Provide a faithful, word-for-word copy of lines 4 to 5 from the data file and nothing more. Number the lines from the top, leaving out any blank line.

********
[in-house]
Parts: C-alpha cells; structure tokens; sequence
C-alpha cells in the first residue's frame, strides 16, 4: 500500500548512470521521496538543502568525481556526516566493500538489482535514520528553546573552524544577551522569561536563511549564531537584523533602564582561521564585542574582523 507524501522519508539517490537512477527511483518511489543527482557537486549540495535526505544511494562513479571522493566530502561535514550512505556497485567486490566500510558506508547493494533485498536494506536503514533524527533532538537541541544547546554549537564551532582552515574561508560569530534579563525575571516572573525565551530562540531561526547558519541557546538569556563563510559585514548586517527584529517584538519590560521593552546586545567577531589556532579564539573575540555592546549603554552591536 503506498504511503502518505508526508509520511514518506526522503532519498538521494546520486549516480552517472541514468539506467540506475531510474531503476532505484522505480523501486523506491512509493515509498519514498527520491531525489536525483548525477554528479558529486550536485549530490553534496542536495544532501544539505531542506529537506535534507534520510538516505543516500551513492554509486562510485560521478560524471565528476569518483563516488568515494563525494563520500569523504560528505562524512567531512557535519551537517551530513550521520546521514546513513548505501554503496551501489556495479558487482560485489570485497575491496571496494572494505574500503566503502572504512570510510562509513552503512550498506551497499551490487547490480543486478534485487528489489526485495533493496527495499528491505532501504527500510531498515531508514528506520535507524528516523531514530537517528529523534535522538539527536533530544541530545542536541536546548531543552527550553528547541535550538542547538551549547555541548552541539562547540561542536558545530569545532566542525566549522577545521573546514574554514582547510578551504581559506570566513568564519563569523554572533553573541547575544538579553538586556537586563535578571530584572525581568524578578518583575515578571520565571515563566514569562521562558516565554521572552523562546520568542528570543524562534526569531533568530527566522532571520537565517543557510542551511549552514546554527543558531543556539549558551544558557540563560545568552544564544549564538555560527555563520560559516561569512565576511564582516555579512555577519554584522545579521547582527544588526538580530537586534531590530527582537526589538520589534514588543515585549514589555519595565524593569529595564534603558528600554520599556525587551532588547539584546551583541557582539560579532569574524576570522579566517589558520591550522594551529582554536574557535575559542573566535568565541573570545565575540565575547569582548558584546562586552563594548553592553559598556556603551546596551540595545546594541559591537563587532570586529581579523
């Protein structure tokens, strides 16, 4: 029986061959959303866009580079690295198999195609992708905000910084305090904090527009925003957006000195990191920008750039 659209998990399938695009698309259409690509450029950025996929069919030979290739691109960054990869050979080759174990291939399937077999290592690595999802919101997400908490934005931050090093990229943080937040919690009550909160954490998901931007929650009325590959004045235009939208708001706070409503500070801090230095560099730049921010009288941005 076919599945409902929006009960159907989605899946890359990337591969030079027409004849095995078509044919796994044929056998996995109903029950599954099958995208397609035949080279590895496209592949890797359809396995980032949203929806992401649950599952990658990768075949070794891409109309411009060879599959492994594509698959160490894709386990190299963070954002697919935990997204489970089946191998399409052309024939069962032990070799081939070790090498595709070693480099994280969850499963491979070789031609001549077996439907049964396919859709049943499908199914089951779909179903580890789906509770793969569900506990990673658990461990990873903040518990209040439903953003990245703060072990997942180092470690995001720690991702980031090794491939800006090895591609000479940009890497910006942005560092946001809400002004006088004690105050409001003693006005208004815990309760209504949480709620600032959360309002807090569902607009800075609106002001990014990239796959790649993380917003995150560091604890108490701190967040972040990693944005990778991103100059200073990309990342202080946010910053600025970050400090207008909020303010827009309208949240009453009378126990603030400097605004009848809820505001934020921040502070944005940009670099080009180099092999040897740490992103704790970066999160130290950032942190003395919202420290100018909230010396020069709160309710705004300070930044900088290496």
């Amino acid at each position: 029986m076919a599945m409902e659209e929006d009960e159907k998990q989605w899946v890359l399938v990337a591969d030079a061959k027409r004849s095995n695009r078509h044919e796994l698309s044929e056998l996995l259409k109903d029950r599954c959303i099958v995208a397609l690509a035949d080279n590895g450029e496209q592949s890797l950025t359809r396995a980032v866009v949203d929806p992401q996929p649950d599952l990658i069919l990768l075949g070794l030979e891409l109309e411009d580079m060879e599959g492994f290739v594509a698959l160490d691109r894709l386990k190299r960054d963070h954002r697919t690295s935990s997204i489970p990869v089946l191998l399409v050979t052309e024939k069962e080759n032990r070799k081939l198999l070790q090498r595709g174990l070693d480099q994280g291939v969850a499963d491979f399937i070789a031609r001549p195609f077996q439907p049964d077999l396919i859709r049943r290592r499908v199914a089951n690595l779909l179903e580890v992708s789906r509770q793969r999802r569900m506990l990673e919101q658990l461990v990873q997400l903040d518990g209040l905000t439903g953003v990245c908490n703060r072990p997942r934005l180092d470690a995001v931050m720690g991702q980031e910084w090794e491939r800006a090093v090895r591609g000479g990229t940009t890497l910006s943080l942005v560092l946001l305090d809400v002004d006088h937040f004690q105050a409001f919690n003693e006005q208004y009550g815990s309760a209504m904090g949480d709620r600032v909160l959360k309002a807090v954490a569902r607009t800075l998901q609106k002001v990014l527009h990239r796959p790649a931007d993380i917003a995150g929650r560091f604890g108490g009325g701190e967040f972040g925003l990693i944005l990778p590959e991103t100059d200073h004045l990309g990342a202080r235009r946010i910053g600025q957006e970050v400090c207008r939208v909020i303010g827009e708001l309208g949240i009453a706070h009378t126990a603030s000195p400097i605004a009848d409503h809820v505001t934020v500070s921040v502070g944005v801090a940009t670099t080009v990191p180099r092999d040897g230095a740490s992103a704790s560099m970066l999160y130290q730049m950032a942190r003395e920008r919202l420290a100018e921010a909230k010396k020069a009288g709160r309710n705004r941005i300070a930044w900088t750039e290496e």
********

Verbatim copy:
């Protein structure tokens, strides 16, 4: 029986061959959303866009580079690295198999195609992708905000910084305090904090527009925003957006000195990191920008750039 659209998990399938695009698309259409690509450029950025996929069919030979290739691109960054990869050979080759174990291939399937077999290592690595999802919101997400908490934005931050090093990229943080937040919690009550909160954490998901931007929650009325590959004045235009939208708001706070409503500070801090230095560099730049921010009288941005 076919599945409902929006009960159907989605899946890359990337591969030079027409004849095995078509044919796994044929056998996995109903029950599954099958995208397609035949080279590895496209592949890797359809396995980032949203929806992401649950599952990658990768075949070794891409109309411009060879599959492994594509698959160490894709386990190299963070954002697919935990997204489970089946191998399409052309024939069962032990070799081939070790090498595709070693480099994280969850499963491979070789031609001549077996439907049964396919859709049943499908199914089951779909179903580890789906509770793969569900506990990673658990461990990873903040518990209040439903953003990245703060072990997942180092470690995001720690991702980031090794491939800006090895591609000479940009890497910006942005560092946001809400002004006088004690105050409001003693006005208004815990309760209504949480709620600032959360309002807090569902607009800075609106002001990014990239796959790649993380917003995150560091604890108490701190967040972040990693944005990778991103100059200073990309990342202080946010910053600025970050400090207008909020303010827009309208949240009453009378126990603030400097605004009848809820505001934020921040502070944005940009670099080009180099092999040897740490992103704790970066999160130290950032942190003395919202420290100018909230010396020069709160309710705004300070930044900088290496």
């Amino acid at each position: 029986m076919a599945m409902e659209e929006d009960e159907k998990q989605w899946v890359l399938v990337a591969d030079a061959k027409r004849s095995n695009r078509h044919e796994l698309s044929e056998l996995l259409k109903d029950r599954c959303i099958v995208a397609l690509a035949d080279n590895g450029e496209q592949s890797l950025t359809r396995a980032v866009v949203d929806p992401q996929p649950d599952l990658i069919l990768l075949g070794l030979e891409l109309e411009d580079m060879e599959g492994f290739v594509a698959l160490d691109r894709l386990k190299r960054d963070h954002r697919t690295s935990s997204i489970p990869v089946l191998l399409v050979t052309e024939k069962e080759n032990r070799k081939l198999l070790q090498r595709g174990l070693d480099q994280g291939v969850a499963d491979f399937i070789a031609r001549p195609f077996q439907p049964d077999l396919i859709r049943r290592r499908v199914a089951n690595l779909l179903e580890v992708s789906r509770q793969r999802r569900m506990l990673e919101q658990l461990v990873q997400l903040d518990g209040l905000t439903g953003v990245c908490n703060r072990p997942r934005l180092d470690a995001v931050m720690g991702q980031e910084w090794e491939r800006a090093v090895r591609g000479g990229t940009t890497l910006s943080l942005v560092l946001l305090d809400v002004d006088h937040f004690q105050a409001f919690n003693e006005q208004y009550g815990s309760a209504m904090g949480d709620r600032v909160l959360k309002a807090v954490a569902r607009t800075l998901q609106k002001v990014l527009h990239r796959p790649a931007d993380i917003a995150g929650r560091f604890g108490g009325g701190e967040f972040g925003l990693i944005l990778p590959e991103t100059d200073h004045l990309g990342a202080r235009r946010i910053g600025q957006e970050v400090c207008r939208v909020i303010g827009e708001l309208g949240i009453a706070h009378t126990a603030s000195p400097i605004a009848d409503h809820v505001t934020v500070s921040v502070g944005v801090a940009t670099t080009v990191p180099r092999d040897g230095a740490s992103a704790s560099m970066l999160y130290q730049m950032a942190r003395e920008r919202l420290a100018e921010a909230k010396k020069a009288g709160r309710n705004r941005i300070a930044w900088t750039e290496e």